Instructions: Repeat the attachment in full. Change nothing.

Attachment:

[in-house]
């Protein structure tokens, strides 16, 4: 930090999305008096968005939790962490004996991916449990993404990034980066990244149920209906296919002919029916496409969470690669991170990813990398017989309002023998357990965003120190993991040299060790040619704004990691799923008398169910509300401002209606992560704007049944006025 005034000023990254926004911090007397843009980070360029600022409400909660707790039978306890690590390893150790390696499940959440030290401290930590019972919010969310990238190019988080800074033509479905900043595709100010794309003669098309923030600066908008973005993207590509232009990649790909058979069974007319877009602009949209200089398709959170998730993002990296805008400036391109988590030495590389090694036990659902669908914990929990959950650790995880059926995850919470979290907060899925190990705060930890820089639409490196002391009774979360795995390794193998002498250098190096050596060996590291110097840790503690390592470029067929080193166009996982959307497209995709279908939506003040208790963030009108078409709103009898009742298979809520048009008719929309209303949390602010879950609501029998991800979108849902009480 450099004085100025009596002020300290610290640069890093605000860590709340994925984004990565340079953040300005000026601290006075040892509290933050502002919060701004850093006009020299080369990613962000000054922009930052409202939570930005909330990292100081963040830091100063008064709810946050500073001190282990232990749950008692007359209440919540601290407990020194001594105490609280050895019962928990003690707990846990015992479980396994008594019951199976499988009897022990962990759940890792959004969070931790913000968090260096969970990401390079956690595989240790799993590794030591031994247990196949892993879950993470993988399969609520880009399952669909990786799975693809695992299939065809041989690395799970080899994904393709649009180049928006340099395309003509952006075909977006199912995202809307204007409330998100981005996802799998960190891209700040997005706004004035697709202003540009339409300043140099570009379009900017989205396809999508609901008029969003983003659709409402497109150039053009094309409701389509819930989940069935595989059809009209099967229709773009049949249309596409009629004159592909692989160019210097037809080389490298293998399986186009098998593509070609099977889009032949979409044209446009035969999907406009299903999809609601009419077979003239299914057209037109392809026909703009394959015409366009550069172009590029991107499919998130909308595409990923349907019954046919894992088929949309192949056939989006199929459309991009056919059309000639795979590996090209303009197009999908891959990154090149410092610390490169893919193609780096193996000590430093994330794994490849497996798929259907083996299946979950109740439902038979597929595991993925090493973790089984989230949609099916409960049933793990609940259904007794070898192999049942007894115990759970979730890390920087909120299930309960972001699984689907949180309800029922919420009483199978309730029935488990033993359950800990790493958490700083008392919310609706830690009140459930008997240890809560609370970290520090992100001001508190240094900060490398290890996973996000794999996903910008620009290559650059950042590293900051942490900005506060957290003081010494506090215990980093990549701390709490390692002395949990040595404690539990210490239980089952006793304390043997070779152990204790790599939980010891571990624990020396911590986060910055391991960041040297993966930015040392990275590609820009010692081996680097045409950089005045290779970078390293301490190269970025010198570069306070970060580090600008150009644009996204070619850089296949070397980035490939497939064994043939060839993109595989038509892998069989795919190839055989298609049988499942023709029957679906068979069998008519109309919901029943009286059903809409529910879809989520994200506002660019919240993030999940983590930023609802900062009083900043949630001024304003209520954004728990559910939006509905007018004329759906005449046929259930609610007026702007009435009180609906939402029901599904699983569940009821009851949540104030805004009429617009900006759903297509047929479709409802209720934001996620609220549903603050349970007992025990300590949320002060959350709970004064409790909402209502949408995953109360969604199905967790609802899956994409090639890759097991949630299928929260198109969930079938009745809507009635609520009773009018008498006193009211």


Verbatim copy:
[in-house]
């Protein structure tokens, strides 16, 4: 930090999305008096968005939790962490004996991916449990993404990034980066990244149920209906296919002919029916496409969470690669991170990813990398017989309002023998357990965003120190993991040299060790040619704004990691799923008398169910509300401002209606992560704007049944006025 005034000023990254926004911090007397843009980070360029600022409400909660707790039978306890690590390893150790390696499940959440030290401290930590019972919010969310990238190019988080800074033509479905900043595709100010794309003669098309923030600066908008973005993207590509232009990649790909058979069974007319877009602009949209200089398709959170998730993002990296805008400036391109988590030495590389090694036990659902669908914990929990959950650790995880059926995850919470979290907060899925190990705060930890820089639409490196002391009774979360795995390794193998002498250098190096050596060996590291110097840790503690390592470029067929080193166009996982959307497209995709279908939506003040208790963030009108078409709103009898009742298979809520048009008719929309209303949390602010879950609501029998991800979108849902009480 450099004085100025009596002020300290610290640069890093605000860590709340994925984004990565340079953040300005000026601290006075040892509290933050502002919060701004850093006009020299080369990613962000000054922009930052409202939570930005909330990292100081963040830091100063008064709810946050500073001190282990232990749950008692007359209440919540601290407990020194001594105490609280050895019962928990003690707990846990015992479980396994008594019951199976499988009897022990962990759940890792959004969070931790913000968090260096969970990401390079956690595989240790799993590794030591031994247990196949892993879950993470993988399969609520880009399952669909990786799975693809695992299939065809041989690395799970080899994904393709649009180049928006340099395309003509952006075909977006199912995202809307204007409330998100981005996802799998960190891209700040997005706004004035697709202003540009339409300043140099570009379009900017989205396809999508609901008029969003983003659709409402497109150039053009094309409701389509819930989940069935595989059809009209099967229709773009049949249309596409009629004159592909692989160019210097037809080389490298293998399986186009098998593509070609099977889009032949979409044209446009035969999907406009299903999809609601009419077979003239299914057209037109392809026909703009394959015409366009550069172009590029991107499919998130909308595409990923349907019954046919894992088929949309192949056939989006199929459309991009056919059309000639795979590996090209303009197009999908891959990154090149410092610390490169893919193609780096193996000590430093994330794994490849497996798929259907083996299946979950109740439902038979597929595991993925090493973790089984989230949609099916409960049933793990609940259904007794070898192999049942007894115990759970979730890390920087909120299930309960972001699984689907949180309800029922919420009483199978309730029935488990033993359950800990790493958490700083008392919310609706830690009140459930008997240890809560609370970290520090992100001001508190240094900060490398290890996973996000794999996903910008620009290559650059950042590293900051942490900005506060957290003081010494506090215990980093990549701390709490390692002395949990040595404690539990210490239980089952006793304390043997070779152990204790790599939980010891571990624990020396911590986060910055391991960041040297993966930015040392990275590609820009010692081996680097045409950089005045290779970078390293301490190269970025010198570069306070970060580090600008150009644009996204070619850089296949070397980035490939497939064994043939060839993109595989038509892998069989795919190839055989298609049988499942023709029957679906068979069998008519109309919901029943009286059903809409529910879809989520994200506002660019919240993030999940983590930023609802900062009083900043949630001024304003209520954004728990559910939006509905007018004329759906005449046929259930609610007026702007009435009180609906939402029901599904699983569940009821009851949540104030805004009429617009900006759903297509047929479709409802209720934001996620609220549903603050349970007992025990300590949320002060959350709970004064409790909402209502949408995953109360969604199905967790609802899956994409090639890759097991949630299928929260198109969930079938009745809507009635609520009773009018008498006193009211």